Cow water beds make for sweet dreams and more milk
Source: Scott Poock, 573-882-6359; Stacey Hamilton, 417-466-2148
COLUMBIA, Mo. – Water beds for cows improve comfort and milk production at the University of Missouri’s Foremost Dairy Research Center near Columbia.
MU Extension veterinarian Scott Poock and dairy specialist Stacey Hamilton are part of the Foremost team that researches how the beds improve herds. They monitor cows on cameras and record data about resting times and milk production.
Foremost began using the new beds in fall 2018. Cows adapted quickly, Hamilton says, with an estimated 75 percent of the herd using the beds by the second day.
The amount of rest a cow receives affects the quantity of milk she produces. In freestyle barn operations, dairy operators want cows to lie down 12-14 hours per day to prevent lameness and increase milk production. With the water beds, cows stay longer in stalls and lie down sooner, Poock says. Before the water beds, cows lay down an average of 8.5 minutes after entering a stall. They now lie down within five minutes.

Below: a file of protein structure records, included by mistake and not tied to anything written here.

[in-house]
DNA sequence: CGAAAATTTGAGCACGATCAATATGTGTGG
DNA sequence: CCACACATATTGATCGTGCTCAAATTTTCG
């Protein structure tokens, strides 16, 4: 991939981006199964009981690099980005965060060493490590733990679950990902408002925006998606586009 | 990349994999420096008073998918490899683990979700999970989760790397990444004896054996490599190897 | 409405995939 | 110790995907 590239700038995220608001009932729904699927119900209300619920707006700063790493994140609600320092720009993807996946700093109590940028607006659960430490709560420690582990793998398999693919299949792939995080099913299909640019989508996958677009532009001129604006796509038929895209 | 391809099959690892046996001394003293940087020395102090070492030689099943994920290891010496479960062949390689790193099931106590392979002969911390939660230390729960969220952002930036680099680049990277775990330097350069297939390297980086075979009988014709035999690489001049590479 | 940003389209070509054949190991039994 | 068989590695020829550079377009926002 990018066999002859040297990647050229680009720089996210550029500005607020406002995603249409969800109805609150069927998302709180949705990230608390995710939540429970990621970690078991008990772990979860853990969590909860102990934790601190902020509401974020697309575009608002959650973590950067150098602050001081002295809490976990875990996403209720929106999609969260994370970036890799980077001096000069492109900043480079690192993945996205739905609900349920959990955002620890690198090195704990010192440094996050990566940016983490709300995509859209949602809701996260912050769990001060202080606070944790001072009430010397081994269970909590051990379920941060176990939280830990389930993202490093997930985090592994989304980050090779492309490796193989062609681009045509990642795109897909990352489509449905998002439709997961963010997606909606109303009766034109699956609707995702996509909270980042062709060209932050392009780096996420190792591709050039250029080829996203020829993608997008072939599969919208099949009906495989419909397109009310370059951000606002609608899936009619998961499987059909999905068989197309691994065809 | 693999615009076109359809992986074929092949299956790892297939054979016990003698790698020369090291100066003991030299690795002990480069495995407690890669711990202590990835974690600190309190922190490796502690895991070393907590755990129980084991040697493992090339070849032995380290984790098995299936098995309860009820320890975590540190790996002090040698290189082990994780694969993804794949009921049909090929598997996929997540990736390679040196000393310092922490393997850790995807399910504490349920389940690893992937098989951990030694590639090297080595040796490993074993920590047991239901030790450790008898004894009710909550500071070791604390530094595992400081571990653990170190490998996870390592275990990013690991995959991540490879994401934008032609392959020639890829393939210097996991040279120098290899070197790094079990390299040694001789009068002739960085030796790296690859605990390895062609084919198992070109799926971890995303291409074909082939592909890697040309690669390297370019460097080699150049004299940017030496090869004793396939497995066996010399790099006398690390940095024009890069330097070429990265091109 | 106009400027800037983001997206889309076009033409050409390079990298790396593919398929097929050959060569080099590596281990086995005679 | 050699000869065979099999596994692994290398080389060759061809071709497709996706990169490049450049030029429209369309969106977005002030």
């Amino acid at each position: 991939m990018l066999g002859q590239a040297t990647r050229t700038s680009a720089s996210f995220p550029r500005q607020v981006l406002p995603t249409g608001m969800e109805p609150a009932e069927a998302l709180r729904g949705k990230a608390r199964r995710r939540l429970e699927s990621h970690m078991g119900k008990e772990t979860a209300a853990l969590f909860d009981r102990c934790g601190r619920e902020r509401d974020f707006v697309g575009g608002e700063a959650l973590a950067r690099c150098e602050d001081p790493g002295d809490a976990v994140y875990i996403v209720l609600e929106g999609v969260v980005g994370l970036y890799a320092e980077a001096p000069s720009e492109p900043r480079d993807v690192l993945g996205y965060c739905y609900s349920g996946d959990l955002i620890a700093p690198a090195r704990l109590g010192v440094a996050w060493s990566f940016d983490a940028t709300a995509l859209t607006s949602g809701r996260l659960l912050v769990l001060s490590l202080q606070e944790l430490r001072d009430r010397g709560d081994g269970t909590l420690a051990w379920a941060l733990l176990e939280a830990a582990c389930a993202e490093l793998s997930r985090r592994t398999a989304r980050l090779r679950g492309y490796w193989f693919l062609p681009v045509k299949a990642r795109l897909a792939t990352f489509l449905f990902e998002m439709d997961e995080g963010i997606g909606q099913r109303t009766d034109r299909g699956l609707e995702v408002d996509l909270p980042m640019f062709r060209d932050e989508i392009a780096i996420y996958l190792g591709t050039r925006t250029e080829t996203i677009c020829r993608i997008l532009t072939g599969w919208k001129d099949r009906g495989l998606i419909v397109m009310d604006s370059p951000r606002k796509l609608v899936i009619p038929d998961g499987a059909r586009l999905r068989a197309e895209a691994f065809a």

The dual-chamber beds offer extra support for the cow’s knees. Once the cow kneels, the pillows offer a cushion for pressure points with gentle support. Strong joints provide better stability and prevent leg and foot injuries, sores and infections that can reduce mobility.
It is “all about cow comfort” and profit for the herd owner, says Hamilton. “Comfortable cows are happier and make more milk.”
Foremost staff put wood chips in the stalls to cover the water beds and catch waste. If Foremost used sand, it would take 50 pounds of sand per day per 160 stalls. The water beds are an easier option, Hamilton says.
The bovine beds cost about a third more than beds previously used at Foremost. Those beds, made of interlocking chopped rubber pieces, deteriorated with time and use.
Many dairy farms still use sand, straw, wood shavings or grass to keep stalls dry and comfortable for cows. Foremost Dairy is among a growing number of dairy farms using the new technology.
Last year, the BBC reported that cows at Queen Elizabeth II’s farm at Windsor Castle enjoy the luxury of water beds. Queen Elizabeth also pampers her cattle with green pastures and automatic brushes that remove dirt and relieve stress. The queen’s dairy uses robotics to milk cows and clean barn floors.
Meanwhile, across the pond, Foremost cows receive the royal treatment too.
Learn more about the Foremost Dairy Research Center at ForemostDairy.missouri.edu.